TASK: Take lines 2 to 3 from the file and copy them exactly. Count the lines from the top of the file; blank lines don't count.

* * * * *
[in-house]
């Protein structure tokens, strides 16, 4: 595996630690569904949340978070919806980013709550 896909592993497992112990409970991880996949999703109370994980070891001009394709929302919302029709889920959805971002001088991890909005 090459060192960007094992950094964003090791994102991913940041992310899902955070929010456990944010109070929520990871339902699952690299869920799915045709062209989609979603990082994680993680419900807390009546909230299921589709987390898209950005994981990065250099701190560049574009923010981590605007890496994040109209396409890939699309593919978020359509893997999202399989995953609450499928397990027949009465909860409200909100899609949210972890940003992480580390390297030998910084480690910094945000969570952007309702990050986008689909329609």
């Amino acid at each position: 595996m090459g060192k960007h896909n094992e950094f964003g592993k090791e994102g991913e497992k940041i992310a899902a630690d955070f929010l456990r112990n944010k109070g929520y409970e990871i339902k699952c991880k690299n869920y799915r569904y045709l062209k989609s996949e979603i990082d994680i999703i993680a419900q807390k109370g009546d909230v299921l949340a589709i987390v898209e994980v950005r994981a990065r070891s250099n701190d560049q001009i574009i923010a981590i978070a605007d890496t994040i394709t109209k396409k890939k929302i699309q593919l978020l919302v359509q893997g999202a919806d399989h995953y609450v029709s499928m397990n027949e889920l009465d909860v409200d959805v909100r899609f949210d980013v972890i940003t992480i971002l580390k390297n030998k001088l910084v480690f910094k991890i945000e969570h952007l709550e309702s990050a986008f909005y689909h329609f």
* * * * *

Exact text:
């Protein structure tokens, strides 16, 4: 595996630690569904949340978070919806980013709550 896909592993497992112990409970991880996949999703109370994980070891001009394709929302919302029709889920959805971002001088991890909005 090459060192960007094992950094964003090791994102991913940041992310899902955070929010456990944010109070929520990871339902699952690299869920799915045709062209989609979603990082994680993680419900807390009546909230299921589709987390898209950005994981990065250099701190560049574009923010981590605007890496994040109209396409890939699309593919978020359509893997999202399989995953609450499928397990027949009465909860409200909100899609949210972890940003992480580390390297030998910084480690910094945000969570952007309702990050986008689909329609």
């Amino acid at each position: 595996m090459g060192k960007h896909n094992e950094f964003g592993k090791e994102g991913e497992k940041i992310a899902a630690d955070f929010l456990r112990n944010k109070g929520y409970e990871i339902k699952c991880k690299n869920y799915r569904y045709l062209k989609s996949e979603i990082d994680i999703i993680a419900q807390k109370g009546d909230v299921l949340a589709i987390v898209e994980v950005r994981a990065r070891s250099n701190d560049q001009i574009i923010a981590i978070a605007d890496t994040i394709t109209k396409k890939k929302i699309q593919l978020l919302v359509q893997g999202a919806d399989h995953y609450v029709s499928m397990n027949e889920l009465d909860v409200d959805v909100r899609f949210d980013v972890i940003t992480i971002l580390k390297n030998k001088l910084v480690f910094k991890i945000e969570h952007l709550e309702s990050a986008f909005y689909h329609f």